Lots of people are getting rich on crime these days, but it's not just the lawbreaking that's bringing in the loot. Prisons and the enterprises they generate are emerging as one of the country's growth industries.
With sentencing and parole laws putting a record one million Americans behind bars for longer periods of time, prison privatization is offering a huge profit opportunity. Unprecedented strains have been placed on already overcrowded state and federal prisons, which have in turn looked to private enterprise for help. Private prisons have the capacity to hold 107,500 prisoners, and the number continues to increase.
The notion of for-profit, privately operated prisons is an old one, enjoying a modern and rapidly growing rebirth. In the last century, small portions of some state systems were privatized, and in others entire state systems were turned over to private entrepreneurs. By the 1900s, however, widespread abuse and corruption had so infected the industry that reformers pressured government to once again take control of prisons.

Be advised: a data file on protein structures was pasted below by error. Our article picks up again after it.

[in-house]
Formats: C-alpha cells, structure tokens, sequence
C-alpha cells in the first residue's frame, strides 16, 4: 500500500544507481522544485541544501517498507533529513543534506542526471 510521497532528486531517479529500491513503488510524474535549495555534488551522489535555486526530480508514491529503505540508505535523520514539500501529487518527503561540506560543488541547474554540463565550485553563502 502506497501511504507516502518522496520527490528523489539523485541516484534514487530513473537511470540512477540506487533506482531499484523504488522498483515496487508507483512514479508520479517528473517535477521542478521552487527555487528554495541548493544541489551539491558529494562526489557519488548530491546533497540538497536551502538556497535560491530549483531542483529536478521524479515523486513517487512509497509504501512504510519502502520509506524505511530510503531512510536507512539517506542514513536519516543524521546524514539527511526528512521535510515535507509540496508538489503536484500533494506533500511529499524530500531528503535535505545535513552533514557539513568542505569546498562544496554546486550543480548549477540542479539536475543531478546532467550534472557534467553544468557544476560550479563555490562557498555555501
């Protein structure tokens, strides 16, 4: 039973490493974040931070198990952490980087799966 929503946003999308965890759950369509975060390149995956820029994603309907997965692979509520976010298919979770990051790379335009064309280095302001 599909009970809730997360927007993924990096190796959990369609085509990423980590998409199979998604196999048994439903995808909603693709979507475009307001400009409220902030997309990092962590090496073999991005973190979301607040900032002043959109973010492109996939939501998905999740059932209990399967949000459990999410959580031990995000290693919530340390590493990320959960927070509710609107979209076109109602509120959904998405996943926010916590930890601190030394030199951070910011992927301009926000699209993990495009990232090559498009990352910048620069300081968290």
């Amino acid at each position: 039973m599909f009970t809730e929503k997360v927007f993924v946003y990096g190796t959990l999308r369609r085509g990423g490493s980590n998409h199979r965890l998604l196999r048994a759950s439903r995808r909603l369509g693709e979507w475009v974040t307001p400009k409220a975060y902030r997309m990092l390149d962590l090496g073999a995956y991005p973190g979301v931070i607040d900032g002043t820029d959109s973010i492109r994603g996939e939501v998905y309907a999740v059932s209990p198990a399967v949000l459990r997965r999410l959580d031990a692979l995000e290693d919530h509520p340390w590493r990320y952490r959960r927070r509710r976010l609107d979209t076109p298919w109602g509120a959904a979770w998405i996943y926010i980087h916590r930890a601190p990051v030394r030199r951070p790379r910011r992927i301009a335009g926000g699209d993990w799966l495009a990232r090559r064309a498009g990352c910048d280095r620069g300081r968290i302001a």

The privatization of prisons raises some difficult ethical, moral, and legal questions. No federal laws exist to regulate private prisons. While 26 states house 154 of these facilities, only six states currently have laws in place to oversee their operation. When pressed, prison officials and politicians alike admit that private institutions are in a constitutionally gray area.